The control valve 229 is a solenoid 3-way valve that is controlled by the circuit board 226 according to the operation of the trigger 222.
Upon sensing the pull of the trigger 222, the circuit board 226 uses an electric signal to change the position of the three way control valve 229 to that shown in
After an appropriate time delay, the circuit board 226 then shifts the control valve 229 back to the normal position shown in
It should be understood that the mechanical springs and pressurized gas systems are interchangeable. For example an easily recognizable alternative would be to include a bolt that uses a spring to propel it forward and compressed gas to move it rearward, or a bolt that uses compressed gas to move it both forward and rearward. Similarly, the electronic valve control could be replaced by the prior art's spring and mechanical sear combinations to control movement of the bolt and the power tube.
Reference numerals used throughout the detailed description and the drawings correspond to the following elements:
From the foregoing, it will be seen that this invention well adapted to obtain all the ends and objects herein set forth, together with other advantages which are inherent to the structure. It will also be understood that certain features and subcombinations are of utility and may be employed without reference to other features and subcombinations. This is contemplated by and is within the scope of the claims. Many possible embodiments may be made of the invention without departing from the scope thereof. Therefore, it is to be understood that all matter herein set forth or shown in the accompanying drawings is to be interpreted as illustrative and not in a limiting sense.
When interpreting the claims of this application, method claims may be recognized by the explicit use of the word ‘method’ in the preamble of the claims and the use of the ‘ing’ tense of the active word. Method claims should not be interpreted to have particular steps in a particular order unless the claim element specifically refers to a previous element, a previous action, or the result of a previous action. Apparatus claims may be recognized by the use of the word ‘apparatus’ in the preamble of the claim and should not be interpreted to have ‘means plus function language’ unless the word ‘means’ is specifically used in the claim element. The words ‘defining,’ ‘having,’ or ‘including’ should be interpreted as open ended claim language that allows additional elements or structures. Finally, where the claims recite “a” or “a first” element of the equivalent thereof, such claims should be understood to include incorporation of one or more such elements, neither requiring nor excluding two or more such elements.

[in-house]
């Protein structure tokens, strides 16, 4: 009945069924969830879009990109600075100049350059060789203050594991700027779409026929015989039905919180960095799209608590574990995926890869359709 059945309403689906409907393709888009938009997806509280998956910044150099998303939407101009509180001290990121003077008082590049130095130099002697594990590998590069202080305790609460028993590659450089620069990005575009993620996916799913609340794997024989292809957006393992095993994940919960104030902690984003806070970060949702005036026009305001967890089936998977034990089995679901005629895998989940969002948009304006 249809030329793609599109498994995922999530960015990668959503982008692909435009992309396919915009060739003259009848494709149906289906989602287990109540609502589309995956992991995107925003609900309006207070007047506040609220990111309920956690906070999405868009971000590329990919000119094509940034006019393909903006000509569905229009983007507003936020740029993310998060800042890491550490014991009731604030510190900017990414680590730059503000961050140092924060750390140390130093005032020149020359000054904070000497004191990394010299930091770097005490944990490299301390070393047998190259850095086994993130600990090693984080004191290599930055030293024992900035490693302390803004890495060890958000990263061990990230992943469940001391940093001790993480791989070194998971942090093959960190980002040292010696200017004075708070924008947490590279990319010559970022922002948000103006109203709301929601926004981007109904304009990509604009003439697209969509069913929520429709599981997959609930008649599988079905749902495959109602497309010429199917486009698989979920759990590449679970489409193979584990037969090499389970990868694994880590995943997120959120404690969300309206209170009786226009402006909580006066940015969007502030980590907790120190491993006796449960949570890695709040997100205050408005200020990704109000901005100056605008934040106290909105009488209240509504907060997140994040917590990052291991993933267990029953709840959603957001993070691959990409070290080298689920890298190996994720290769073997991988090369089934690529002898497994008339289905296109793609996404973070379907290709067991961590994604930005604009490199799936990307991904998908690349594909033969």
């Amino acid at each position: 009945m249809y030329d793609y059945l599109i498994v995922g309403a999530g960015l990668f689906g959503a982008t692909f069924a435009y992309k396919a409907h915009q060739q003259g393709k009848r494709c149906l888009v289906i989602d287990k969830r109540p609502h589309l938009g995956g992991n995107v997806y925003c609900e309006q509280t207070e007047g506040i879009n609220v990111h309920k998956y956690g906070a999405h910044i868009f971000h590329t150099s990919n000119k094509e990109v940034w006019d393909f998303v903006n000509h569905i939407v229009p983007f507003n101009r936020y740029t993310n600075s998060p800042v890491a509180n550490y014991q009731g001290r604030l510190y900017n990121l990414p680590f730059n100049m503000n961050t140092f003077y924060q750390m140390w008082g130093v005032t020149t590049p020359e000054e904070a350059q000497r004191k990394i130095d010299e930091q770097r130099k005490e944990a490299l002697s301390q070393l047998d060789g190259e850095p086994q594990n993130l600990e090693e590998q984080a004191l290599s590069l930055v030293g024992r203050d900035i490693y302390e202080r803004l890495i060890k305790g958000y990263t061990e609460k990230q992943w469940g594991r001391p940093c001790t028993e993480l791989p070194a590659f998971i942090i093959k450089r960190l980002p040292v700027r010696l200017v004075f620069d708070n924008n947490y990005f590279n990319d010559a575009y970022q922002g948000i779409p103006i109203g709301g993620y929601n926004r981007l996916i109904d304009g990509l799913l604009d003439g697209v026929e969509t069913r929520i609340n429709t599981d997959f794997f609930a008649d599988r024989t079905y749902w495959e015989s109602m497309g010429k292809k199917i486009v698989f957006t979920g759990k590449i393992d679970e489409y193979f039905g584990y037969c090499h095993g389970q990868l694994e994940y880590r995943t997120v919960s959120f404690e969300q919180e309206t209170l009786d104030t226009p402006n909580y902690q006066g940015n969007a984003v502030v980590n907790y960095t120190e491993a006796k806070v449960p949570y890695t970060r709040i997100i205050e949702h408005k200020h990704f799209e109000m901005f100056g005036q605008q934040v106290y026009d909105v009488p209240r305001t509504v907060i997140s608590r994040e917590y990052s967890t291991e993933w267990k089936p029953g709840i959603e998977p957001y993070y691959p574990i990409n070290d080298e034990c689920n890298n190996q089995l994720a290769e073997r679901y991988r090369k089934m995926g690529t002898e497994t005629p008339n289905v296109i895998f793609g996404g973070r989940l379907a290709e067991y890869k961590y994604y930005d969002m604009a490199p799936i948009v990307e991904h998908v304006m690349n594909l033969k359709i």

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|U.S. Classification||124/73, 124/74, 124/60, 124/76, 124/75, 124/77|
|Cooperative Classification||F41B11/723, F41B11/62|
|European Classification||F41B11/72, F41B11/62|
|Aug 3, 2011||AS||Assignment|
Owner name: KEE ACTION SPORTS LLC, NEW JERSEY
Free format text: ASSIGNMENT OF ASSIGNORS INTEREST;ASSIGNOR:JT SPORTS LLC;REEL/FRAME:026692/0710
Effective date: 20100205
|Dec 16, 2013||FPAY||Fee payment|
Year of fee payment: 4
|Jul 30, 2015||AS||Assignment|
Owner name: HSBC BANK CANADA, CANADA
Free format text: SECURITY INTEREST;ASSIGNORS:KEE ACTIONS SPORTS LLC;KEE ACTION SPORTS I LLC;KEE ACTION SPORTS II LLC;AND OTHERS;REEL/FRAME:036228/0186
Effective date: 20150723
Owner name: HSBC BANK CANADA, CANADA
Free format text: CORRECTIVE ASSIGNMENT TO CORRECT THE CONVEYING PARTY DATA PREVIOUSLY RECORDED AT REEL: 036228 FRAME: 0186. ASSIGNOR(S) HEREBY CONFIRMS THE SECURITY INTEREST;ASSIGNORS:KEE ACTION SPORTS LLC;KEE ACTION SPORTS I LLC;KEE ACTION SPORTS II LLC;AND OTHERS;REEL/FRAME:036253/0301
Effective date: 20150723